Celebrating Siblings Day

Today is National Siblings Day – a way to celebrate brothers and sisters everywhere, but also to think about how we understand the importance of sibling relationships more.

Includem doesn’t just support individual young people. We recognise they are part of a family, often with brothers and sisters who are experiencing some of the same impact from challenges within families and relationships that have broken down. Sisters and brothers are often a crucial source of support.

That’s why we are supporting the campaign ‘Stand up for siblings’ which was launched last month. This campaign is looking at children’s rights and focusing on practical and concrete changes that can be made at a practice level to improve contact between brothers and sisters in care.

To highlight the importance of sibling relationships we’re sharing the story of Gordon and Kirsty, two young people who have grown up in kinship care.

Kirsty and Gordon’s Story

Kirsty was 14 when Includem started to support her to live with her gran in a kinship care arrangement.

Although Kirsty was referred by social work on her own, it became very clear that one of the challenges was the relationship she had with her brother Gordon. Our input was therefore designed to support them both, and their gran, so they could remain together.

Kirsty wasn’t attending school and was at risk in the community. At the same time Gordon told us he was scared of his sister and would get up earlier in the morning to go to school so he could avoid her. The kinship arrangement was at risk of breaking down because their relationship had broken down.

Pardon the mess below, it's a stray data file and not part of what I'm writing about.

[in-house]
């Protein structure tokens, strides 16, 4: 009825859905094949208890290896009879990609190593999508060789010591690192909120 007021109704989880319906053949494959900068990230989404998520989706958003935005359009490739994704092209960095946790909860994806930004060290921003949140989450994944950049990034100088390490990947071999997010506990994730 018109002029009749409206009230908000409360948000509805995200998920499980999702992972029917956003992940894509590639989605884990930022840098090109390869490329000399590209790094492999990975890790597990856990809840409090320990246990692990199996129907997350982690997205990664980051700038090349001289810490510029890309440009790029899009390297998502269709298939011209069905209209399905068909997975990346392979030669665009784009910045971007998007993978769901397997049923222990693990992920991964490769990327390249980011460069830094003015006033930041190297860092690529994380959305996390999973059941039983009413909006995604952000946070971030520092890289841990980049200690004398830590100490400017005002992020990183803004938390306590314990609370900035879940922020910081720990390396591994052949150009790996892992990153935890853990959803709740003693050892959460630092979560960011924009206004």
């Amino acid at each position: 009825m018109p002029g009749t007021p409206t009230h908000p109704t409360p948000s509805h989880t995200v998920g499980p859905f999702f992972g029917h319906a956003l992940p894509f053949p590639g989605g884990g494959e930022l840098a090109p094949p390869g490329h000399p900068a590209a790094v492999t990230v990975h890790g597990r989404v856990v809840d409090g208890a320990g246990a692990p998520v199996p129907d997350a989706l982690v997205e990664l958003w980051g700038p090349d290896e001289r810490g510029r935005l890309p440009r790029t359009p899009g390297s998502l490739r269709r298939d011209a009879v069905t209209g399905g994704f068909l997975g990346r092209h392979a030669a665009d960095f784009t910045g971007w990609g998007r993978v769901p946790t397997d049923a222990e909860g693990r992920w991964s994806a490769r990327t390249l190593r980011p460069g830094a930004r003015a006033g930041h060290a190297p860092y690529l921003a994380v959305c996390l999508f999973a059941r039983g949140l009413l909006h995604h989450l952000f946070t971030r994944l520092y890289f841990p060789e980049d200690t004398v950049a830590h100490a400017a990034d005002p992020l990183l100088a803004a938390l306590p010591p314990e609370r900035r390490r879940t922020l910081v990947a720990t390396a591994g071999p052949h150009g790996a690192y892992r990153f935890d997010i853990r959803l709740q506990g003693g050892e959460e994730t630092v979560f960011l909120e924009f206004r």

Includem’s support planning process puts the young person and their goals at the centre, and it was through this that Kirsty acknowledged one of her main goals was to improve her relationship with Gordon. We organised joint activities with them with a mix of fun things to do and focused work on understanding why they had a difficult relationship.

Both were able to talk about past experiences with their mum and the impact this has on them now and to think bout how to better manage their emotions so that they could support each other when they were feeling upset or frustrated.

As a result of this support Kirsty and Gordon are still living with their gran and have a stronger relationship with each other, a source of mutual support.


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